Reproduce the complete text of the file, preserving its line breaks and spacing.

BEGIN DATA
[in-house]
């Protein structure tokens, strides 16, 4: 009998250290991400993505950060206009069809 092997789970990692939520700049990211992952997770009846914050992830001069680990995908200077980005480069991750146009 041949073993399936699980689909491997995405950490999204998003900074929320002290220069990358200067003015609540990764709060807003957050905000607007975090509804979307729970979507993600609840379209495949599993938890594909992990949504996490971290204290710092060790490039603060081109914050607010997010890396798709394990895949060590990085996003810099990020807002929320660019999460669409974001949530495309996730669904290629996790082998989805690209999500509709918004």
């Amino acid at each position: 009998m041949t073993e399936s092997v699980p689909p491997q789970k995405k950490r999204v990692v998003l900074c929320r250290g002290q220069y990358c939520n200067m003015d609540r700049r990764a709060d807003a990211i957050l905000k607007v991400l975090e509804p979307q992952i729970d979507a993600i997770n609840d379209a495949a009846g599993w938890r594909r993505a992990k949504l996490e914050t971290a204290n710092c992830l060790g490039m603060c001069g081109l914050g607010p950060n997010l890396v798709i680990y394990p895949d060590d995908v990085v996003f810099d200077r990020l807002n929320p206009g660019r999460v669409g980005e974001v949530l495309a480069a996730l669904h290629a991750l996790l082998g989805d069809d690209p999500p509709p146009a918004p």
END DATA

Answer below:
[in-house]
């Protein structure tokens, strides 16, 4: 009998250290991400993505950060206009069809 092997789970990692939520700049990211992952997770009846914050992830001069680990995908200077980005480069991750146009 041949073993399936699980689909491997995405950490999204998003900074929320002290220069990358200067003015609540990764709060807003957050905000607007975090509804979307729970979507993600609840379209495949599993938890594909992990949504996490971290204290710092060790490039603060081109914050607010997010890396798709394990895949060590990085996003810099990020807002929320660019999460669409974001949530495309996730669904290629996790082998989805690209999500509709918004």
């Amino acid at each position: 009998m041949t073993e399936s092997v699980p689909p491997q789970k995405k950490r999204v990692v998003l900074c929320r250290g002290q220069y990358c939520n200067m003015d609540r700049r990764a709060d807003a990211i957050l905000k607007v991400l975090e509804p979307q992952i729970d979507a993600i997770n609840d379209a495949a009846g599993w938890r594909r993505a992990k949504l996490e914050t971290a204290n710092c992830l060790g490039m603060c001069g081109l914050g607010p950060n997010l890396v798709i680990y394990p895949d060590d995908v990085v996003f810099d200077r990020l807002n929320p206009g660019r999460v669409g980005e974001v949530l495309a480069a996730l669904h290629a991750l996790l082998g989805d069809d690209p999500p509709p146009a918004p």